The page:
Handling retirement and the loss of identity


By John Lough
Special to The PREVIEW

Recent studies report that about 78 million Americans of the baby boomer generation are at or near retirement age. While some may continue in their jobs for a few more years, for many retirement may be looming large and with it a number of questions.

More than half of adults don’t have a Will. If this includes you – it is time to get a Surrey Will writing, or it could be the daunting thought of considering what happens to your assets, and what your loved ones will have to go through, when you are gone that has prevented you from making a Will.

Yes, many worries have to do with financial issues related to savings, Social Security and future health care concerns and costs.

The financial questions of retirement are certainly important, but there are also additional retirement issues that have to be faced. These include basic questions about being able to handle the psychological aspects of no longer being part of the work force.

We live in a society that places a great deal of value on “doing” things. We’ve been taught to be busy, productive citizens and, for many of us, our lives revolve around that thing we “do” for a living. We’re usually known to others as a nurse, teacher, accountant, or whatever career we’ve been working in. Then, suddenly, one day we no longer hold that title but are simply “retired.” We’ve lost that identity of being a “doer” and, unfortunately, many of us judge people who are not “doing” things as being of less value.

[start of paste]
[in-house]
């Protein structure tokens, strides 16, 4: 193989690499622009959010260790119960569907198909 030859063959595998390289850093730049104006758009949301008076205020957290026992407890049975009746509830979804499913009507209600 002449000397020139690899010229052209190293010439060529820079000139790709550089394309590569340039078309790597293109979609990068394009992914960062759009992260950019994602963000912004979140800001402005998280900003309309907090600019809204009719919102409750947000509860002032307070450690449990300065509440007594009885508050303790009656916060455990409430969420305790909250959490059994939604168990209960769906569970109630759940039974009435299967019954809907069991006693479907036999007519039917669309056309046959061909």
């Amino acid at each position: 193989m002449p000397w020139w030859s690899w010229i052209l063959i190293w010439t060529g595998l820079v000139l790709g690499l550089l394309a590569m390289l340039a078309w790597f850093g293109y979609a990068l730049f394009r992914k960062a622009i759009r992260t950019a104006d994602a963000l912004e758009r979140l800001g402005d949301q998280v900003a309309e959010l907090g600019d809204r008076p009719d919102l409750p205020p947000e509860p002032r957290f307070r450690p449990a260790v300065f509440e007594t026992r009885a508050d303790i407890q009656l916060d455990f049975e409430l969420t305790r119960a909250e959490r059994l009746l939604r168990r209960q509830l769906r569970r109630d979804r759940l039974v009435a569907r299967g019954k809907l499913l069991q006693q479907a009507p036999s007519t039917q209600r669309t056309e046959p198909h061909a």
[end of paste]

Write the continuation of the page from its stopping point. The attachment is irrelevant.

That’s why someone who is facing retirement will often be asked, “What are you going to do?” It seems an innocent query, but carries with it the implication that now that the defining job will be gone, what can possibly be of value in the person’s life?

For someone approaching retirement, it’s necessary to accept that he or she is heading into a new life stage with different meanings and a new status. It requires understanding that there are many changes to be faced and many questions, a lot more important than, “What are you going to do?” to be answered.

If retirement is near or recent, take the time to really evaluate how it’s going to affect you, not just financially, but in all aspects of your life.

Check out some of the many books, videos and websites now available with suggestions for better handling the challenges retirement can bring.

But if retirement seems like an overwhelming black hole in your future, consider making an appointment with a professional counselor who can help you with the issues you are facing. You can find one through the “Find A Counselor” tab on the American Counseling Association(ACA) home page (www.counseling.org).

“Counseling Corner” is provided by the ACA. Send your comments and questions to ACAcorner@counseling.org or visit the ACA website at www.counseling.org.